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By Joel S. Kahn

Asia, Modernity, and the Pursuit of the Sacred examines numerous Europeans who, dissatisfied with western tradition and faith after global conflict I, and watching for the religious seekers of the counterculture, became to the non secular traditions of Asia for suggestion.

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Extra info for Asia, Modernity, and the Pursuit of the Sacred: Gnostics, Scholars, Mystics, and Reformers

Example text

And it is certainly true that Said himself—along with his early followers—was responsible for generalizing a quite tightly argued critique of particular—mainly Britain and French—representational regimes of the peoples and cultures of specific parts of the world—notably the Middle East and India—in a precise time period (the latter part of the nineteenth century) to other representational regimes in other places and other times. Was someone like René Guénon guilty of Orientalism in this sense? As critics like Arnason have argued, Orientalism, at least in the strong sense, hardly seems an appropriate characterization of those who had neither any particular stake in the British or French colonial enterprises in India and the Middle East, nor any sympathy for the liberal and republican civilizing mission that frequently accompanied them (Arnason 2003).

The distinction between East and West for Guénon was therefore temporal as well as geographical, more precisely a product of a temporal cycle in which the West is seen as approaching a sort of nadir. This cyclical view of time Guénon claims to derive from Hinduism, which led him to situate Europe in Hinduism’s fourth, “dark” age (KaliYuga), from which it might eventually recover. Given that according to Guénon, Hinduism preserves the Perennial Wisdom more faithfully than any other tradition, thanks largely to the survival of the caste system, studying it is merely a way of gaining access to an authentically traditional way of thinking and being that is universal as it were.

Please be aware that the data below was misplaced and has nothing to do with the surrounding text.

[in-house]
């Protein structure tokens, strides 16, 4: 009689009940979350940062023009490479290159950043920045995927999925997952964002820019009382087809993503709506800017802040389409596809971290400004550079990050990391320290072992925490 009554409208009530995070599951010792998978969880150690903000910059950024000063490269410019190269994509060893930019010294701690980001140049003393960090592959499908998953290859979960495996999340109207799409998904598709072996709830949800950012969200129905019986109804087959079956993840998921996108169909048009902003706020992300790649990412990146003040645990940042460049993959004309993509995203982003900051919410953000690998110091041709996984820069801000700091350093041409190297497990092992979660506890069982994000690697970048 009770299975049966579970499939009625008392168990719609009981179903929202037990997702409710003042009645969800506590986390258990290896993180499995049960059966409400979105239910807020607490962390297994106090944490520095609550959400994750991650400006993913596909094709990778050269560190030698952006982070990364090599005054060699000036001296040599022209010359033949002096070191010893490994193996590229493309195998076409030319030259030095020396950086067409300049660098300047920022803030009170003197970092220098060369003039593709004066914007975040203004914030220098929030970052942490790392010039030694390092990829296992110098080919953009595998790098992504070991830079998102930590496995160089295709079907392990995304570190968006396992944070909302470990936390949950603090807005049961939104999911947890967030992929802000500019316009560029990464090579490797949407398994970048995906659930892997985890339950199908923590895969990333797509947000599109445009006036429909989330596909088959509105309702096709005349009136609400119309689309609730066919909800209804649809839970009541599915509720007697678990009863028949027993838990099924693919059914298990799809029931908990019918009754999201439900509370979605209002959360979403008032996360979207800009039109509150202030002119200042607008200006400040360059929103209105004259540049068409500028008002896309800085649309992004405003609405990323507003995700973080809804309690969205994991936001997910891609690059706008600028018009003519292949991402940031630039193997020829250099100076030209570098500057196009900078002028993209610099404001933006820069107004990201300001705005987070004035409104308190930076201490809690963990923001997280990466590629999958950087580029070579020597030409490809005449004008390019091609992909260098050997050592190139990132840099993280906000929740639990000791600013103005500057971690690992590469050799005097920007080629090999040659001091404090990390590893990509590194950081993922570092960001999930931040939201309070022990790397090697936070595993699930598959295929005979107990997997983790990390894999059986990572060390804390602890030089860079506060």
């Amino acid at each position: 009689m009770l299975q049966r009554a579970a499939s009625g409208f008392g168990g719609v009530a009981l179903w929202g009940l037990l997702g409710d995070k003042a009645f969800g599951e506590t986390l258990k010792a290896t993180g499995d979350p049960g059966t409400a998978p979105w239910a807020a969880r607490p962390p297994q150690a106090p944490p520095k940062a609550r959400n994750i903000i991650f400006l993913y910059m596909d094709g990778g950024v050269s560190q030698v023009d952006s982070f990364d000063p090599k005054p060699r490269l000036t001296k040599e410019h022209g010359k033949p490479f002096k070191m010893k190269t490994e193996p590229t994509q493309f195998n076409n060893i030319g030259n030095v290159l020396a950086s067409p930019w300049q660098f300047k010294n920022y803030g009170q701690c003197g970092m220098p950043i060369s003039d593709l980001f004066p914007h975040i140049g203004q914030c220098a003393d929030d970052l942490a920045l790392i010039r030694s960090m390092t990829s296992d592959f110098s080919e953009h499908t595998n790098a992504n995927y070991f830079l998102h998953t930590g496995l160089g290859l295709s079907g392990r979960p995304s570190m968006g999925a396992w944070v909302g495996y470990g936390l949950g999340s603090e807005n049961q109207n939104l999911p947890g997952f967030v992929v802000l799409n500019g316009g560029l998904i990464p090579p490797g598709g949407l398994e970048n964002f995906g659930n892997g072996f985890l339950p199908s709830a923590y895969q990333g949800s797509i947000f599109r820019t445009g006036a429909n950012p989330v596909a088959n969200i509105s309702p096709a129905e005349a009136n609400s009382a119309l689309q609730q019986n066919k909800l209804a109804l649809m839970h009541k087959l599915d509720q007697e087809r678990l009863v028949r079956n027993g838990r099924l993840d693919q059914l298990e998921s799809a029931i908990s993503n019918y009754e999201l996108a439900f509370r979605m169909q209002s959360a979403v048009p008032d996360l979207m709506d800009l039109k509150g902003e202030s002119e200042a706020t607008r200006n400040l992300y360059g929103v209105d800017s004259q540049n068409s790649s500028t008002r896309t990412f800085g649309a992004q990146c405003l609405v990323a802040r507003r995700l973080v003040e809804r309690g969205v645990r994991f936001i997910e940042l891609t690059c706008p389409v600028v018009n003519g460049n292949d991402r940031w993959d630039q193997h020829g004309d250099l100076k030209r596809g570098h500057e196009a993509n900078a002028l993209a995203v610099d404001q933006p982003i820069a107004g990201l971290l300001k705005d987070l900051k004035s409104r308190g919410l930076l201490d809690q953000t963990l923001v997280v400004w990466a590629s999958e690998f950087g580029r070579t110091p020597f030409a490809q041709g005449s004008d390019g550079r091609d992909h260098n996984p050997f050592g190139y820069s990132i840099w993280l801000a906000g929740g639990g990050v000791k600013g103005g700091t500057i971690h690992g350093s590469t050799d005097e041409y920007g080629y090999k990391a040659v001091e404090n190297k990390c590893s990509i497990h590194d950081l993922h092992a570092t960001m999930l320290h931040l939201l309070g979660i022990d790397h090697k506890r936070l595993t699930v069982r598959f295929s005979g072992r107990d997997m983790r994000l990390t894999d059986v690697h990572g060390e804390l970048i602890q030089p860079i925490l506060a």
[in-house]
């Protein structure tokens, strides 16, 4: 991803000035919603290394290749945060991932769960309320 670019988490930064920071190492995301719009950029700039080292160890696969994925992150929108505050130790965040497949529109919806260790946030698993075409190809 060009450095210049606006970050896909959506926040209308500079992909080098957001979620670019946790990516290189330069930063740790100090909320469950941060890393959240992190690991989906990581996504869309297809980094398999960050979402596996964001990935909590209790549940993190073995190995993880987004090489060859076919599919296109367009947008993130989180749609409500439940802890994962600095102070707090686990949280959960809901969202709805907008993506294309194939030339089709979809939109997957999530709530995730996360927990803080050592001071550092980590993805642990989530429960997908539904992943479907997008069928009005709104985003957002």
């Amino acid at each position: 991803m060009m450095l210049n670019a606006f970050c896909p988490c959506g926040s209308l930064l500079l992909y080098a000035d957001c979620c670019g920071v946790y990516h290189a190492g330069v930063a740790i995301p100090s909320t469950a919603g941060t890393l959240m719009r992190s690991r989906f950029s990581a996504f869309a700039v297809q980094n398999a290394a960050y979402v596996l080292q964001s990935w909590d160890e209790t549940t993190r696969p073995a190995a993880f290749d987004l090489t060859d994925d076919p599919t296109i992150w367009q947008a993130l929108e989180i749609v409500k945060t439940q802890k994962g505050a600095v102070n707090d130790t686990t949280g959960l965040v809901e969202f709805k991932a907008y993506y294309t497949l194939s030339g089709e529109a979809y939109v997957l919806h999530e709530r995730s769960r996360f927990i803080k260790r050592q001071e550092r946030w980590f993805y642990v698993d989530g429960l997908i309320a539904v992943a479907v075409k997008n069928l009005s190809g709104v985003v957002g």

What is the “crisis” of modernity, and what needs to be done in order to put it right? Guénon’s answers are elaborated in the central chapters of The Crisis, as well as in later publications like The Reign of Quantity and the Signs of the Times (Guénon 1953; original 1945). These and most of his other publications from the mid-1920s until his death in 1951 were concerned mainly to flesh out the Traditionalist critique of Western civilization, and the characteristics of traditional civilization that would need to be recovered to overcome it.

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